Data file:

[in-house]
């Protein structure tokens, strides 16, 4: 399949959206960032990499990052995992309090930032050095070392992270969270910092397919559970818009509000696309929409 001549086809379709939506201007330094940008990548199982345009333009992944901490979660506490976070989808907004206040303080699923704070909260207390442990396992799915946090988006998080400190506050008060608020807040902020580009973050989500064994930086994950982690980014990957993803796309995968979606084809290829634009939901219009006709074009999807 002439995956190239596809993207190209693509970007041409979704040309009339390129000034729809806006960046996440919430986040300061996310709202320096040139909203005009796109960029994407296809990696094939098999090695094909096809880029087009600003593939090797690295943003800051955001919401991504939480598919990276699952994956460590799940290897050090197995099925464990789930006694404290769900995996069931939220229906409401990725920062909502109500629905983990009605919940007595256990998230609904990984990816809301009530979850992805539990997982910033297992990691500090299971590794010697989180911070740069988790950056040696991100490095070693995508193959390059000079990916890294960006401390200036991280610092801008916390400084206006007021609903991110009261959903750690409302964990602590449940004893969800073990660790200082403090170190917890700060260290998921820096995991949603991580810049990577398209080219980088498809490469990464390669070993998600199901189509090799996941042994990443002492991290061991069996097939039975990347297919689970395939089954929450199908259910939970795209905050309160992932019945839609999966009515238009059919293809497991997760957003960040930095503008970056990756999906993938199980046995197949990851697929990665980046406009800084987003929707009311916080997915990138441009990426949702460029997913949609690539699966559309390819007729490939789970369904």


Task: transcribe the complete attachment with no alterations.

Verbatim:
[in-house]
């Protein structure tokens, strides 16, 4: 399949959206960032990499990052995992309090930032050095070392992270969270910092397919559970818009509000696309929409 001549086809379709939506201007330094940008990548199982345009333009992944901490979660506490976070989808907004206040303080699923704070909260207390442990396992799915946090988006998080400190506050008060608020807040902020580009973050989500064994930086994950982690980014990957993803796309995968979606084809290829634009939901219009006709074009999807 002439995956190239596809993207190209693509970007041409979704040309009339390129000034729809806006960046996440919430986040300061996310709202320096040139909203005009796109960029994407296809990696094939098999090695094909096809880029087009600003593939090797690295943003800051955001919401991504939480598919990276699952994956460590799940290897050090197995099925464990789930006694404290769900995996069931939220229906409401990725920062909502109500629905983990009605919940007595256990998230609904990984990816809301009530979850992805539990997982910033297992990691500090299971590794010697989180911070740069988790950056040696991100490095070693995508193959390059000079990916890294960006401390200036991280610092801008916390400084206006007021609903991110009261959903750690409302964990602590449940004893969800073990660790200082403090170190917890700060260290998921820096995991949603991580810049990577398209080219980088498809490469990464390669070993998600199901189509090799996941042994990443002492991290061991069996097939039975990347297919689970395939089954929450199908259910939970795209905050309160992932019945839609999966009515238009059919293809497991997760957003960040930095503008970056990756999906993938199980046995197949990851697929990665980046406009800084987003929707009311916080997915990138441009990426949702460029997913949609690539699966559309390819007729490939789970369904």